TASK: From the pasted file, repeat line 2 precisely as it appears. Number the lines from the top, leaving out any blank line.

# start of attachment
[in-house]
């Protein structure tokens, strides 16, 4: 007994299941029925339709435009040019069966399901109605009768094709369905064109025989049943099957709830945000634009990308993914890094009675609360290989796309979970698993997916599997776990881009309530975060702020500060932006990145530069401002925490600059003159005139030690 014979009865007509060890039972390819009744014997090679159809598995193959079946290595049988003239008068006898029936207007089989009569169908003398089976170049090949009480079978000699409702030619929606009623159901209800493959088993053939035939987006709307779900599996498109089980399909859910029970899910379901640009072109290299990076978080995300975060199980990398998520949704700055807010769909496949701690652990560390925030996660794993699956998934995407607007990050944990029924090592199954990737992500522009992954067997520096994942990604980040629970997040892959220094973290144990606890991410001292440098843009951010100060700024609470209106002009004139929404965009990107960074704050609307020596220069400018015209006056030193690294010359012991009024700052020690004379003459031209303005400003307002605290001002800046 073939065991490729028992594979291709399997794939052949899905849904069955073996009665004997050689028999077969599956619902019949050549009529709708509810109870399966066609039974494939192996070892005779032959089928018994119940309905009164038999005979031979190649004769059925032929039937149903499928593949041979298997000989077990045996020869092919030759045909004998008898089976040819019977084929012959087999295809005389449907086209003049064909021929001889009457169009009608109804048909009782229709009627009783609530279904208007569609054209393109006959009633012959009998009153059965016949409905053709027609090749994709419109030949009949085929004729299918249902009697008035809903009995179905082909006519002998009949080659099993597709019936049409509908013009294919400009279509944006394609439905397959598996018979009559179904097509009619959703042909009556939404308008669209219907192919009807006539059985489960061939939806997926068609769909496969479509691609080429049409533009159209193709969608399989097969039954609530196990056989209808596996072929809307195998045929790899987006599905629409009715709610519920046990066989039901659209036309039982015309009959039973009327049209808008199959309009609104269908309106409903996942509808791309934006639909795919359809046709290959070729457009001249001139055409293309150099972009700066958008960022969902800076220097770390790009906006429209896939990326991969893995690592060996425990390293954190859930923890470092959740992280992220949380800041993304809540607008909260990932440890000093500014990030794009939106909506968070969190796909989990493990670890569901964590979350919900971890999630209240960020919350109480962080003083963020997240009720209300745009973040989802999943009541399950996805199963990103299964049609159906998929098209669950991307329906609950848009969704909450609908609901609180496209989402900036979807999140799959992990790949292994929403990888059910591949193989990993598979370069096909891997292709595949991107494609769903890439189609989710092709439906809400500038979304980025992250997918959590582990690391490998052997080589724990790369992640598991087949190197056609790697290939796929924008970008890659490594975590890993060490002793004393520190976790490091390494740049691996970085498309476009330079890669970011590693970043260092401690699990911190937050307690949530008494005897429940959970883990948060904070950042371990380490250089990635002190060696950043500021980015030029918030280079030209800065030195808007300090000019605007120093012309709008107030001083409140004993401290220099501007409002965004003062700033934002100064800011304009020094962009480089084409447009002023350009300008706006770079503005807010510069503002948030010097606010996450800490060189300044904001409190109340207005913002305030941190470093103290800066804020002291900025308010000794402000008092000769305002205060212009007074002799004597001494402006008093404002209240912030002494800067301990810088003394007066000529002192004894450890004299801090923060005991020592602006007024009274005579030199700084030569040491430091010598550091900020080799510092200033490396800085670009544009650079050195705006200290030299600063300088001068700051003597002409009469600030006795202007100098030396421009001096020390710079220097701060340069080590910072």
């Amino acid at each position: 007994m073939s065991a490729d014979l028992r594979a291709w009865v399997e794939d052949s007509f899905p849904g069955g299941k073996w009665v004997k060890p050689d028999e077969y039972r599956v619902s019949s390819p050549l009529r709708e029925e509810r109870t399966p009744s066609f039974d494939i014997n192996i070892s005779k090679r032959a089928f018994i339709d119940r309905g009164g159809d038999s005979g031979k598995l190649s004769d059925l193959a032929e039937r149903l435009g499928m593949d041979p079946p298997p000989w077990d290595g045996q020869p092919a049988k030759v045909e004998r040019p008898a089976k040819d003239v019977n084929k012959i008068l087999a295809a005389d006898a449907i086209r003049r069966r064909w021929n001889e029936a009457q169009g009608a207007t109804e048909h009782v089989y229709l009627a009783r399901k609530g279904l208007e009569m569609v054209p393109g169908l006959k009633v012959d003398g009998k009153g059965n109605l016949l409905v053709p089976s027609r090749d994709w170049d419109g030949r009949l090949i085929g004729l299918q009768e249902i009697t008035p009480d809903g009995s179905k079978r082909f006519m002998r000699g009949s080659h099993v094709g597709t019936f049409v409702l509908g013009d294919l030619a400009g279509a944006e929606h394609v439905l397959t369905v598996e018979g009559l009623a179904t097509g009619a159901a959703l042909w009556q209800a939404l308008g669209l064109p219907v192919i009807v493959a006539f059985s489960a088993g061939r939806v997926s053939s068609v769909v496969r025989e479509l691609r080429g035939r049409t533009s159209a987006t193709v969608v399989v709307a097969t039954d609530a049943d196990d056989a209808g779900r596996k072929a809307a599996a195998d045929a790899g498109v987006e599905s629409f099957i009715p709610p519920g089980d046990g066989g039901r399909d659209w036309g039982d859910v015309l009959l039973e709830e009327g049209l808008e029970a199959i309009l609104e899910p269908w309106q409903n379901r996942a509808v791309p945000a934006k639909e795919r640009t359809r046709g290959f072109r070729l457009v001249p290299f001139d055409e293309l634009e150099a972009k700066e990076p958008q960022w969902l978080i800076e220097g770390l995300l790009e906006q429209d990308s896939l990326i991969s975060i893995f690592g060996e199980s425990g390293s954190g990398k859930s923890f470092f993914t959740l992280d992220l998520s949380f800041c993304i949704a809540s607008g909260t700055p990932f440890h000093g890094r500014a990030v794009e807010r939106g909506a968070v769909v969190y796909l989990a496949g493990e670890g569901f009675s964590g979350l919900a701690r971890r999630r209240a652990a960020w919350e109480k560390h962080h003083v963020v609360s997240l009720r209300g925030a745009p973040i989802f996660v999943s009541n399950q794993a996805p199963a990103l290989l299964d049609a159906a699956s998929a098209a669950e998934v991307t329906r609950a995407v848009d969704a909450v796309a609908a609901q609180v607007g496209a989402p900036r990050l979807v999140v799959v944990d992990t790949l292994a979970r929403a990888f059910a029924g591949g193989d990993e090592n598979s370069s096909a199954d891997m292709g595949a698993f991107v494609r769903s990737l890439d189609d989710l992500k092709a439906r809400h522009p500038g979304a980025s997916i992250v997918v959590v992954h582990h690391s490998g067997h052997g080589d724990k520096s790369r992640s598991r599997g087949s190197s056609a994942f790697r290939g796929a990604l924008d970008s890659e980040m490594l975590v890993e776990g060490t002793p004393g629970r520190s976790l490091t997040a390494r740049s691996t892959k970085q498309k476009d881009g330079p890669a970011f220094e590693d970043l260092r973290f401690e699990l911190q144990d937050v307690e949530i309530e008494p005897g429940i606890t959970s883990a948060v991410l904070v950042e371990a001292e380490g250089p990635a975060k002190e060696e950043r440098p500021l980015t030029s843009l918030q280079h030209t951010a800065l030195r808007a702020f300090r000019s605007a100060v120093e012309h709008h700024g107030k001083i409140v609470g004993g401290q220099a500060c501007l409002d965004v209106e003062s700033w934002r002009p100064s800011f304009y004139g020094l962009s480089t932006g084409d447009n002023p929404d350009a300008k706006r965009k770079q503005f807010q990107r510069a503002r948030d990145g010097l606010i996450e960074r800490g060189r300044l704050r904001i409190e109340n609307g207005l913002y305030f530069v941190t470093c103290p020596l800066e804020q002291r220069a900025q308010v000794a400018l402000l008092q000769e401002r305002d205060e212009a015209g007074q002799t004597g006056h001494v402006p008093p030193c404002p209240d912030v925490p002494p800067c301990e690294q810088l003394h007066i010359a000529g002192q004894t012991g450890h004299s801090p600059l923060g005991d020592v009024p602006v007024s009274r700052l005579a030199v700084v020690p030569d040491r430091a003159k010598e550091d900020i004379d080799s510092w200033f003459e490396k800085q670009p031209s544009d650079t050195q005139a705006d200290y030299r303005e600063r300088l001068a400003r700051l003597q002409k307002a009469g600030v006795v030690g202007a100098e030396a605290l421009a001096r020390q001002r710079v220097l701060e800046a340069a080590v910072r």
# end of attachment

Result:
């Protein structure tokens, strides 16, 4: 007994299941029925339709435009040019069966399901109605009768094709369905064109025989049943099957709830945000634009990308993914890094009675609360290989796309979970698993997916599997776990881009309530975060702020500060932006990145530069401002925490600059003159005139030690 014979009865007509060890039972390819009744014997090679159809598995193959079946290595049988003239008068006898029936207007089989009569169908003398089976170049090949009480079978000699409702030619929606009623159901209800493959088993053939035939987006709307779900599996498109089980399909859910029970899910379901640009072109290299990076978080995300975060199980990398998520949704700055807010769909496949701690652990560390925030996660794993699956998934995407607007990050944990029924090592199954990737992500522009992954067997520096994942990604980040629970997040892959220094973290144990606890991410001292440098843009951010100060700024609470209106002009004139929404965009990107960074704050609307020596220069400018015209006056030193690294010359012991009024700052020690004379003459031209303005400003307002605290001002800046 073939065991490729028992594979291709399997794939052949899905849904069955073996009665004997050689028999077969599956619902019949050549009529709708509810109870399966066609039974494939192996070892005779032959089928018994119940309905009164038999005979031979190649004769059925032929039937149903499928593949041979298997000989077990045996020869092919030759045909004998008898089976040819019977084929012959087999295809005389449907086209003049064909021929001889009457169009009608109804048909009782229709009627009783609530279904208007569609054209393109006959009633012959009998009153059965016949409905053709027609090749994709419109030949009949085929004729299918249902009697008035809903009995179905082909006519002998009949080659099993597709019936049409509908013009294919400009279509944006394609439905397959598996018979009559179904097509009619959703042909009556939404308008669209219907192919009807006539059985489960061939939806997926068609769909496969479509691609080429049409533009159209193709969608399989097969039954609530196990056989209808596996072929809307195998045929790899987006599905629409009715709610519920046990066989039901659209036309039982015309009959039973009327049209808008199959309009609104269908309106409903996942509808791309934006639909795919359809046709290959070729457009001249001139055409293309150099972009700066958008960022969902800076220097770390790009906006429209896939990326991969893995690592060996425990390293954190859930923890470092959740992280992220949380800041993304809540607008909260990932440890000093500014990030794009939106909506968070969190796909989990493990670890569901964590979350919900971890999630209240960020919350109480962080003083963020997240009720209300745009973040989802999943009541399950996805199963990103299964049609159906998929098209669950991307329906609950848009969704909450609908609901609180496209989402900036979807999140799959992990790949292994929403990888059910591949193989990993598979370069096909891997292709595949991107494609769903890439189609989710092709439906809400500038979304980025992250997918959590582990690391490998052997080589724990790369992640598991087949190197056609790697290939796929924008970008890659490594975590890993060490002793004393520190976790490091390494740049691996970085498309476009330079890669970011590693970043260092401690699990911190937050307690949530008494005897429940959970883990948060904070950042371990380490250089990635002190060696950043500021980015030029918030280079030209800065030195808007300090000019605007120093012309709008107030001083409140004993401290220099501007409002965004003062700033934002100064800011304009020094962009480089084409447009002023350009300008706006770079503005807010510069503002948030010097606010996450800490060189300044904001409190109340207005913002305030941190470093103290800066804020002291900025308010000794402000008092000769305002205060212009007074002799004597001494402006008093404002209240912030002494800067301990810088003394007066000529002192004894450890004299801090923060005991020592602006007024009274005579030199700084030569040491430091010598550091900020080799510092200033490396800085670009544009650079050195705006200290030299600063300088001068700051003597002409009469600030006795202007100098030396421009001096020390710079220097701060340069080590910072």